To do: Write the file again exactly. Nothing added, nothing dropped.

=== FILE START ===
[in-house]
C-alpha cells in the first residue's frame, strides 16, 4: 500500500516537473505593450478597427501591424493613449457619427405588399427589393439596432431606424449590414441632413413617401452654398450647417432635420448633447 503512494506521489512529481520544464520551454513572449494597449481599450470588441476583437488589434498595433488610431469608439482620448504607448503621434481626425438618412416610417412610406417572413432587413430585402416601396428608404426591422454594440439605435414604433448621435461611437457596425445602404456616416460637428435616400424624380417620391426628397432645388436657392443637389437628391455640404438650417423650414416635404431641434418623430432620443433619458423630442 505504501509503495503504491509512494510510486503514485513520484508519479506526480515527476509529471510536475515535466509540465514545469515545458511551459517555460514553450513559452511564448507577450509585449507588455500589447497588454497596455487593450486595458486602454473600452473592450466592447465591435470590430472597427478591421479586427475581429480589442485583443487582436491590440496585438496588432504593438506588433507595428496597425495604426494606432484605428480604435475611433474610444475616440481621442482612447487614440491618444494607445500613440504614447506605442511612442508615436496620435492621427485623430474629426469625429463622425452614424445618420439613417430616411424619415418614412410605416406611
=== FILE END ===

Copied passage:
[in-house]
C-alpha cells in the first residue's frame, strides 16, 4: 500500500516537473505593450478597427501591424493613449457619427405588399427589393439596432431606424449590414441632413413617401452654398450647417432635420448633447 503512494506521489512529481520544464520551454513572449494597449481599450470588441476583437488589434498595433488610431469608439482620448504607448503621434481626425438618412416610417412610406417572413432587413430585402416601396428608404426591422454594440439605435414604433448621435461611437457596425445602404456616416460637428435616400424624380417620391426628397432645388436657392443637389437628391455640404438650417423650414416635404431641434418623430432620443433619458423630442 505504501509503495503504491509512494510510486503514485513520484508519479506526480515527476509529471510536475515535466509540465514545469515545458511551459517555460514553450513559452511564448507577450509585449507588455500589447497588454497596455487593450486595458486602454473600452473592450466592447465591435470590430472597427478591421479586427475581429480589442485583443487582436491590440496585438496588432504593438506588433507595428496597425495604426494606432484605428480604435475611433474610444475616440481621442482612447487614440491618444494607445500613440504614447506605442511612442508615436496620435492621427485623430474629426469625429463622425452614424445618420439613417430616411424619415418614412410605416406611